ESPN schadenfreude is further enhanced by the way the network behaved in its world-domination phase. It wasn’t great about crediting competitors with scoops. When the NFL was displeased with its reporting or original programming, ESPN sometimes rolled over. And since adding print to its purview, a wide swath of sports journalists can claim to have been fired, laid off, or ignored altogether by ESPN, creating an army of eager critics. (This is probably the place to note that The Ringer is populated by writers who worked at Grantland.)

ESPN schadenfreude is also infused with ESPN nostalgia. The network’s loudest critics are 30- and 40- and 50-somethings. As with summer-movie reboots, what the ESPN generation seeks is less a bygone editorial standard than an unrecoverable time in their lives. To compare the "new" ESPN to the Star Wars prequels would be too harsh. But if you listen to the way haters describe The Force Awakens — as a remixed, less satisfying version of the original — you hear echoes of the way critics talk about ESPN.

All those feelings are understandable, up to a point. But ESPN’s critics tend to mention these things only in passing, if at all. Their critiques basically amount to: Whatever thing I already hated about ESPN is what’s causing its decline.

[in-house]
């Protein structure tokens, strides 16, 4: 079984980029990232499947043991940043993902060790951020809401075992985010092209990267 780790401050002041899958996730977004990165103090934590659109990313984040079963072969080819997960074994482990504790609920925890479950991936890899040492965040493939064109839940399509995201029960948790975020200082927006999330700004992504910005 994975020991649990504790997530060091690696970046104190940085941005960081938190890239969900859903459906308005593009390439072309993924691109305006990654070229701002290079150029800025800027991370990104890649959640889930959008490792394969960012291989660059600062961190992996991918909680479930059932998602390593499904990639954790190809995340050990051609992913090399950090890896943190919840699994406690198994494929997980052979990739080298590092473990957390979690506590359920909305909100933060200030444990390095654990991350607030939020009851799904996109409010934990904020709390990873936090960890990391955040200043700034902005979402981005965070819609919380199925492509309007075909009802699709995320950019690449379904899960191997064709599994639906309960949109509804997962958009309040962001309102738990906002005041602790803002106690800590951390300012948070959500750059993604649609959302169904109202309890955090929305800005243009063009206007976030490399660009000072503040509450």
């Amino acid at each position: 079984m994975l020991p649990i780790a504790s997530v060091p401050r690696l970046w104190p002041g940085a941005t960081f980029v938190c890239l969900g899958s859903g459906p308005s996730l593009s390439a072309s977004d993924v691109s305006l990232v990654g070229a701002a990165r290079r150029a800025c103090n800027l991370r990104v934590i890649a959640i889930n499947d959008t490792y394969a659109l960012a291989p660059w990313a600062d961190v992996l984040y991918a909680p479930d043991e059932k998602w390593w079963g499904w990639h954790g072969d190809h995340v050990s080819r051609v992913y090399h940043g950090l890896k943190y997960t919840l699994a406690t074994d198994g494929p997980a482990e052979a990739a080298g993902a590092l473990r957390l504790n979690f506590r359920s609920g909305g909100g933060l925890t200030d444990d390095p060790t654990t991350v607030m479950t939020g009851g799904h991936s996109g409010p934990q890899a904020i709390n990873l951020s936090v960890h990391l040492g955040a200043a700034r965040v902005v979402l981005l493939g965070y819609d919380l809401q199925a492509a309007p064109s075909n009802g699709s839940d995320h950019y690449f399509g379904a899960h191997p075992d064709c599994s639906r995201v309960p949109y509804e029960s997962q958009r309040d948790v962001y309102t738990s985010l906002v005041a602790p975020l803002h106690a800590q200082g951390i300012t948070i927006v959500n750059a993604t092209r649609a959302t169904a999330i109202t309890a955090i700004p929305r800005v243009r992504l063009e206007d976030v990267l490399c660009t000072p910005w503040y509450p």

In a Wall Street Journal op-ed, Jason Whitlock wrote that ESPN lost its "risk-taking" spirit when it succumbed to a code of political correctness enforced by Deadspin. Whitlock listed eight hosts or shows that were bedrocks of the older, jauntier ESPN, from Skip Bayless and Colin Cowherd to the World Series of Poker.

It’s worth considering the list in full. Bayless and Cowherd left ESPN for FS1 … after ESPN reportedly offered them millions to stay. The other six hosts or shows on Whitlock’s list are still on the air. (Last week, ESPN announced a deal to keep poker on the network until 2020.) It almost looks like ESPN has done everything it could to maintain its former glory.

Also: What does "risk-taking" mean? For me, opening SportsCenter with a tribute to A Different World seems like a pretty wild idea. Maybe Whitlock prefers Woody Paige chewing scenery on Around the Horn.

Clay Travis’s piece about the layoffs contained another tenet of ESPN schadenfreude: using the network’s decline to boost one’s own fortunes. Travis bragged that his Outkick the Coverage empire "is growing like gangbusters" while ESPN has been "firing people left and right." If one of ESPN’s problems is its expensive rights deals with the NFL and NBA, then, yes, it’s true that Outkick the Coverage has skillfully avoided such deals. So, point to Travis, I guess.

Other critics aren’t smiling about ESPN’s decline but nonetheless have their own diagnoses of the aftermath. The Nation’s Dave Zirin rightly noted that the May layoffs claimed some of ESPN’s most dogged reporters. He also argued: "The line between entertainment and journalism at ESPN has never been fuzzier."

See, I disagree. ESPN has walked that fuzzy line for its entire existence. "One of the things they tell you when you start at ESPN is to think of what you do as ‘infotainment,’" the anchor Linda Cohn has noted. What was Dan and Keith’s "Big Show" if not a journalism-entertainment hybrid? What’s 30 for 30? College GameDay? Mike & Mike? PTI? In his magazine work, Wright Thompson is the epitome of a capital-J journalist. But what about the times Thompson supplies opening narration ("Miami is, at first light, a series of islands …") for events ESPN pays millions to televise?